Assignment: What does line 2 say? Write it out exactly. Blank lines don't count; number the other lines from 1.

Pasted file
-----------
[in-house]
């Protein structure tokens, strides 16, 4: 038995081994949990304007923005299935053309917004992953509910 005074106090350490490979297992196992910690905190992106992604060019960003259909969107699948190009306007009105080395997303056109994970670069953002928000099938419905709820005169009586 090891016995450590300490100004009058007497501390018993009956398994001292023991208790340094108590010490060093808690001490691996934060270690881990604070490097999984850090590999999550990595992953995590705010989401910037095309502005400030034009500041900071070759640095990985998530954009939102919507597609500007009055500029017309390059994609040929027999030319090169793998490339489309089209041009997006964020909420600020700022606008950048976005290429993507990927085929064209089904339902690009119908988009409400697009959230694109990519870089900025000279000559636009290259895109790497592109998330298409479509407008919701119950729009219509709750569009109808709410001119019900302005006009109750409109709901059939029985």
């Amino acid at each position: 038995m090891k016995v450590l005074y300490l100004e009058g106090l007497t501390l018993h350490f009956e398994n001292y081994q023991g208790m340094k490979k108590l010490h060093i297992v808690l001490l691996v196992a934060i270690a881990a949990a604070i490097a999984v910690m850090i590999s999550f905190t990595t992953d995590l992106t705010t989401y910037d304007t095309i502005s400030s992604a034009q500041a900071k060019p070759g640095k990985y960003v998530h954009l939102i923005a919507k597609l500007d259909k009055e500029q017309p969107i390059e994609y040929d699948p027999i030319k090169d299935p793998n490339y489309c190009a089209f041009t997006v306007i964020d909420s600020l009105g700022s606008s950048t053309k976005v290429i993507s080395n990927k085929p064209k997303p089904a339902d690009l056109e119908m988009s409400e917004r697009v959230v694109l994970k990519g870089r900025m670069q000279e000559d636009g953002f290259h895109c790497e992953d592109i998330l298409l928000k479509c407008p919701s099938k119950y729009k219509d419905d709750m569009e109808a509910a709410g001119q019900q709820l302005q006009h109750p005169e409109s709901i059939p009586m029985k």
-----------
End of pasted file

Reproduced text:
């Protein structure tokens, strides 16, 4: 038995081994949990304007923005299935053309917004992953509910 005074106090350490490979297992196992910690905190992106992604060019960003259909969107699948190009306007009105080395997303056109994970670069953002928000099938419905709820005169009586 090891016995450590300490100004009058007497501390018993009956398994001292023991208790340094108590010490060093808690001490691996934060270690881990604070490097999984850090590999999550990595992953995590705010989401910037095309502005400030034009500041900071070759640095990985998530954009939102919507597609500007009055500029017309390059994609040929027999030319090169793998490339489309089209041009997006964020909420600020700022606008950048976005290429993507990927085929064209089904339902690009119908988009409400697009959230694109990519870089900025000279000559636009290259895109790497592109998330298409479509407008919701119950729009219509709750569009109808709410001119019900302005006009109750409109709901059939029985």